When looking at a building project, you can distinguish four kinds of information in two dimensions. The first dimension is whether the information is specific to the project or not. The second dimension is whether the information is specific to a certain company or not.  Figure 4.1 shows the four intersections of the two dimensions.
Building codes are an example of information that is neither project-specific nor company-specific.
Project-specific is the project information. The not-company-specific part of this includes the client's brief, government plans regarding this project, the building Specification, etc.
Company-specific is the proprietary information. The not-project-specific part includes internal regulations, internal recipes-for-work, a database of past projects and so on.
The proprietary information and the project information partly overlap. This is an area where problems loom. Part of the proprietary information could be very handy for the project and therefore for the project partners. But do you want to give them that valuable information for free? Do you want to share it? It might be a competitive advantage in later projects, which you give away by sharing.
Also, part of the project information will be necessary for the company: the specification drawings, the specification text. Essential for coupling with the internal information like work planning. But the project information has to be available to all partners in the project. This therefore means that the information has to be shared, so it either has to be kept in one location or different copies have to be kept synchronised.
The essential property here is that the information has to be shared between the quadrants. The information should at least be partly accessible.
Data can be protected, on a technical level, using standard Internet means. Data encryption (using the https:// protocol variant) prevents data snooping. User/password protection safeguards the data.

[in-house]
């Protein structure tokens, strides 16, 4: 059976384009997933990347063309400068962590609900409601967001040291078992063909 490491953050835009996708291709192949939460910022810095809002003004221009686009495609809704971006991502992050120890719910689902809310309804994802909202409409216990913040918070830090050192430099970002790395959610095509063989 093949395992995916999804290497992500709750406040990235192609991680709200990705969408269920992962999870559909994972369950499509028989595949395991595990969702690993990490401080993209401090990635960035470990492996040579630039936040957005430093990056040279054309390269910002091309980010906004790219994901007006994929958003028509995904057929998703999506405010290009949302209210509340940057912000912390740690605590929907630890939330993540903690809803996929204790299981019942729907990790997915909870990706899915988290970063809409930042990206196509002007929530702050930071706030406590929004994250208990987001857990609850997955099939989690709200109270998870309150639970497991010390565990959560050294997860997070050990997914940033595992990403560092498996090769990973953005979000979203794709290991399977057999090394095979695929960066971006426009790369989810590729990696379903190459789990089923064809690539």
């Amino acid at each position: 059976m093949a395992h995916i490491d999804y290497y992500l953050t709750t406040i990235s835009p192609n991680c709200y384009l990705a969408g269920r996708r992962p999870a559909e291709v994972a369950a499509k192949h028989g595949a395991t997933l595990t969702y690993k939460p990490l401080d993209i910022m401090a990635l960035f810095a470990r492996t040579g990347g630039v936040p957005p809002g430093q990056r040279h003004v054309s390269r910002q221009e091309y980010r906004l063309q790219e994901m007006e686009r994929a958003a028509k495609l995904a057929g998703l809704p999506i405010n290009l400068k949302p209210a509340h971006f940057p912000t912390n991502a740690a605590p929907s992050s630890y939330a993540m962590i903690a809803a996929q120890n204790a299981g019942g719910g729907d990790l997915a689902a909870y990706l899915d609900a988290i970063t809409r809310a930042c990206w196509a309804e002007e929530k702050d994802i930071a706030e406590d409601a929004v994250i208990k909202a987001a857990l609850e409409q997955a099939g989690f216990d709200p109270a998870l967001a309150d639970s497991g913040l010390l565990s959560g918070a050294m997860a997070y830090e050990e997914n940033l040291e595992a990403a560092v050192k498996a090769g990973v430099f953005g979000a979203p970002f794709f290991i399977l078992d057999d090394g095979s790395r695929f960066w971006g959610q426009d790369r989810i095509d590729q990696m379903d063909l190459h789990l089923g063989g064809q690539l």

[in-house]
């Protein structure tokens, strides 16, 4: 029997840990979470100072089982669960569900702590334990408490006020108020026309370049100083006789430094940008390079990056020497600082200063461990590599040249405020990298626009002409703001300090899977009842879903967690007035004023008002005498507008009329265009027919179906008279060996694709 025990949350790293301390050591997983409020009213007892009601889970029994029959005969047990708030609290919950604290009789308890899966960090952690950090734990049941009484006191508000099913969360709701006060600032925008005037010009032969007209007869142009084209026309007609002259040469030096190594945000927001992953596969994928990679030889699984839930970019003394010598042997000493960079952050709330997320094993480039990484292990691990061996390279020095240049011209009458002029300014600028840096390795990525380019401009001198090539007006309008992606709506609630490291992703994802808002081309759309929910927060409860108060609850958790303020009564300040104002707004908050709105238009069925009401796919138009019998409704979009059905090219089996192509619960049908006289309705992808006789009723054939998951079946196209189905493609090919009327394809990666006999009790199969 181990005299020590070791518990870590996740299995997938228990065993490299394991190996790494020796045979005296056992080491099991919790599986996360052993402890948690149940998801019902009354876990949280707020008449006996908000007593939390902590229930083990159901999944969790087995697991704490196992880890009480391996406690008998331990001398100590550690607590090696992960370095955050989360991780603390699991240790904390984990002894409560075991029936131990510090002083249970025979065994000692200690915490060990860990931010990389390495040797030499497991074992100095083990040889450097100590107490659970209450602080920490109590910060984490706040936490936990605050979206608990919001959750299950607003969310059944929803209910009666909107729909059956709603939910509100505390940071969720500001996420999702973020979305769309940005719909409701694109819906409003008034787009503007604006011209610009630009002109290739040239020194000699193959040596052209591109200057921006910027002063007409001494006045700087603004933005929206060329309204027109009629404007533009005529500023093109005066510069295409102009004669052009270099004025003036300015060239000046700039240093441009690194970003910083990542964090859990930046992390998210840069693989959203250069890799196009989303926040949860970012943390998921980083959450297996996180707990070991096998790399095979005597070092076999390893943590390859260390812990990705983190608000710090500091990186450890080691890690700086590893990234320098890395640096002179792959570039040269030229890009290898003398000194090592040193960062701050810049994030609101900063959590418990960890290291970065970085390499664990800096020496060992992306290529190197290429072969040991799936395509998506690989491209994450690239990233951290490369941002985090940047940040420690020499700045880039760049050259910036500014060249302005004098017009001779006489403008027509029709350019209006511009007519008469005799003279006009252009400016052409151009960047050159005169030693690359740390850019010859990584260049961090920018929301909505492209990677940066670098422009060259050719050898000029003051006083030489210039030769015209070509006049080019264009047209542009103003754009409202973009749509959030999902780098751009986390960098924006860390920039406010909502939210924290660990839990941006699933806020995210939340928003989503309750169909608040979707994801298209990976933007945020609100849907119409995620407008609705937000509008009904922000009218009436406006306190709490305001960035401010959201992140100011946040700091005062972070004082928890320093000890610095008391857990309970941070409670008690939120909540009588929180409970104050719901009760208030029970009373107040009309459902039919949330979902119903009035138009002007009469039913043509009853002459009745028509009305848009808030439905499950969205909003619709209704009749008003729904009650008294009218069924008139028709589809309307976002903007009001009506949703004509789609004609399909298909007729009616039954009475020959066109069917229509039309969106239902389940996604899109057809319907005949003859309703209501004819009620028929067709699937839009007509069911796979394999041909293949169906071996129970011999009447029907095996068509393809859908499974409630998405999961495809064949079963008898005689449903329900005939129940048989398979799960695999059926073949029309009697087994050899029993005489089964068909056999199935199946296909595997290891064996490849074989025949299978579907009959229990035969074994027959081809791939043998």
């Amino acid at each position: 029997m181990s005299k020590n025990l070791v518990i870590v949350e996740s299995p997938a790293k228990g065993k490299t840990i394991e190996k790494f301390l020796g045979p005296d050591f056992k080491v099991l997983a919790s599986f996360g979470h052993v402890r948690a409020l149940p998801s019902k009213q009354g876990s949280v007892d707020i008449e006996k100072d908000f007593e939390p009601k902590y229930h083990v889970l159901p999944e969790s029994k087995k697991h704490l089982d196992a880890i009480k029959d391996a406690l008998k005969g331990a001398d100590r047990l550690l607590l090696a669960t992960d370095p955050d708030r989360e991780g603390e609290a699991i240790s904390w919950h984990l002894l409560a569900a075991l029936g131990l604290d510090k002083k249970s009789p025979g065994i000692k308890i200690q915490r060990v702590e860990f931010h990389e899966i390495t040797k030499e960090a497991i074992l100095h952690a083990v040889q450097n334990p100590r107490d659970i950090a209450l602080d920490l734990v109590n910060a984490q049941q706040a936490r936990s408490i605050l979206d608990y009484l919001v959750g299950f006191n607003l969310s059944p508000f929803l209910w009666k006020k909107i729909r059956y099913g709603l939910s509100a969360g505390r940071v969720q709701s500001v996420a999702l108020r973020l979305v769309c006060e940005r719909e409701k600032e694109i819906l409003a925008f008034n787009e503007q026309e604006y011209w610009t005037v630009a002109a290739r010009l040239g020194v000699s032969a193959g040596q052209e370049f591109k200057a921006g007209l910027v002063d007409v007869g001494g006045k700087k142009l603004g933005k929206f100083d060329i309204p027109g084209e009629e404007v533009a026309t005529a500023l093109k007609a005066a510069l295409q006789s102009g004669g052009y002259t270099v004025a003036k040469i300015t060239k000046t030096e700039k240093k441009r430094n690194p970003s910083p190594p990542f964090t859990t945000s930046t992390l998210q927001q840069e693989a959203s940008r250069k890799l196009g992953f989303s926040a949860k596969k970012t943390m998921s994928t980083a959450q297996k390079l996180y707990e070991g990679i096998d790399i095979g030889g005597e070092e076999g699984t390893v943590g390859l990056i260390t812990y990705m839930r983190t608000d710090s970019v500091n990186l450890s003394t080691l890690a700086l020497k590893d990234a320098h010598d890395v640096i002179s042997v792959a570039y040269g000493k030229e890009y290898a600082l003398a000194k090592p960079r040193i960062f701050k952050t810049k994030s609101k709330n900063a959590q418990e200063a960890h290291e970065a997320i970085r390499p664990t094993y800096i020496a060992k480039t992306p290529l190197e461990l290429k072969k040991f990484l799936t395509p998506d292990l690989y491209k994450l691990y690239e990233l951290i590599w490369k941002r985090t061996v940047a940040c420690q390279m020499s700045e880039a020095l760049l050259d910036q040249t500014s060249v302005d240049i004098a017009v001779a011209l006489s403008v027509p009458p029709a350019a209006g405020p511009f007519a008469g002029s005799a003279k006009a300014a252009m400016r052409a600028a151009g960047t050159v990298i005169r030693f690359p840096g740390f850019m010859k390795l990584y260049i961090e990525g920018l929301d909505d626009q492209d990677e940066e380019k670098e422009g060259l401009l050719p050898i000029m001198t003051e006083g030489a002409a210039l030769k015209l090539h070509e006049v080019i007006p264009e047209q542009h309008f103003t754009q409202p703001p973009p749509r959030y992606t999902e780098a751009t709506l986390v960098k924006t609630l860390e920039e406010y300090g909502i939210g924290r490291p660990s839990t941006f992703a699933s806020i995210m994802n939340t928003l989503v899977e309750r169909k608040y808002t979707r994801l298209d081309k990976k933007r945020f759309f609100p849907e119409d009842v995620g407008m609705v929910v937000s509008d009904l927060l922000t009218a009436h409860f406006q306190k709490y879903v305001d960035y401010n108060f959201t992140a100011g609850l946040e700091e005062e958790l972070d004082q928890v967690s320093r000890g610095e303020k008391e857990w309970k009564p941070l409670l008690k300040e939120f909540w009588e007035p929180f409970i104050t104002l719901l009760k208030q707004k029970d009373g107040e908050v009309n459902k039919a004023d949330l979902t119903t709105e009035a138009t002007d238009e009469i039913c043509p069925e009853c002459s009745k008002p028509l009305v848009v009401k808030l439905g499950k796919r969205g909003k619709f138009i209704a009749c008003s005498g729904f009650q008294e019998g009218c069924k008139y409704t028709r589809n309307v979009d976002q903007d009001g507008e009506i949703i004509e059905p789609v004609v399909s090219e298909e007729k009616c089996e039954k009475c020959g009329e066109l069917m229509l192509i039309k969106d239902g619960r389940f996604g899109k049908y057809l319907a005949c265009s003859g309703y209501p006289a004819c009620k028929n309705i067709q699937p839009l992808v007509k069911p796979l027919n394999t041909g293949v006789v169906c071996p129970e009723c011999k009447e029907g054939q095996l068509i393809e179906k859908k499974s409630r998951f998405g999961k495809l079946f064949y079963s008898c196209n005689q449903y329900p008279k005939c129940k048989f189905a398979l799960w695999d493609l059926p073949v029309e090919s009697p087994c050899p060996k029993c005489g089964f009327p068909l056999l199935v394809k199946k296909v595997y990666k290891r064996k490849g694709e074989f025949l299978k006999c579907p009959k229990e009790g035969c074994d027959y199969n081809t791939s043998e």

The HTML was invented by researcher Tim Berners-Lee for allowing researchers to easily share their notes and articles . Thus it allowed for headings (in various levels), links (to other documents), quotations, bold, italic, code examples. Later additions brought images, ways of indicating fonts and colors and so on.
HTML's text-oriented nature meant a limited emphasis on syntax and relative greater emphasis on presentation. The syntax available is `heading', `paragraph', `quotation'. Presentation is `bold', `italic', `image'. A text viewpoint is assumed when calling `heading' syntax: from a data viewpoint, a `paragraph' with a Specification item is indistinguishable from one with a catalog item. Mixing syntax and presentation makes HTML unusable for data transfer, as opposed to its great use as a textual medium.
The hypertext part of HTML's acronym indicates the familiar links you can click on in HTML documents. Hypertext means you can point towards another text from a starting document. HTML was not the first technology to attempt hypertext; it was the first technology, though, to gain such widespread acceptance. The two main reasons mentioned most often are the simpleness of the format and the one-way linking mechanism.
The simpleness of the format allowed you to do a `view source' and to try to come up with your own document, see figure 4.2. The one-way linking mechanism was a departure from then-current hypertext systems in the sense that the other systems had bi-directional links. The bi-directional links meant internal consistency: no broken links. The drawback, negated by HTML's use of one-directional links, is that an elaborate coordination mechanism is needed. Allowing everybody to link to every document (one-directionally, without coordination) is clearly the simplest linking mechanism. The rise of the Internet has shown that simpleness's advantages won out over more elaborate, consistent systems .
Based on HTML's success, a more data-oriented standard was created: XML, explained in section 4.3.1. Like HTML, XML was a simplification of then-current technologies, done with the aim of securing much greater adoption.
The NG Internet has a generic linking mechanism build-in, the technology is called RDF . If BC would standardise on this linking mechanism, a lot of opportunities would open up.
The linking mechanism is the simplest mechanism possible, as it connects one object with another object using a named relation. Both the objects and the relation are identified using Internet addresses (as unique identifiers). The result is that every object that is identified using an Internet address can be linked to another object. As the link is also identified, different relations are possible.
For example, an object in an IFC file (http://example.org/project2/door42) can be linked (http://example.org/belongs-to) to http://stabu.org/chapter/30, meaning that door #42 belongs in STABU's Classification, chapter 30. For a depiction, see figure 4.3.
The data format characteristics of RDF are analysed in section 4.3.2.Reinout van Rees 2006-12-13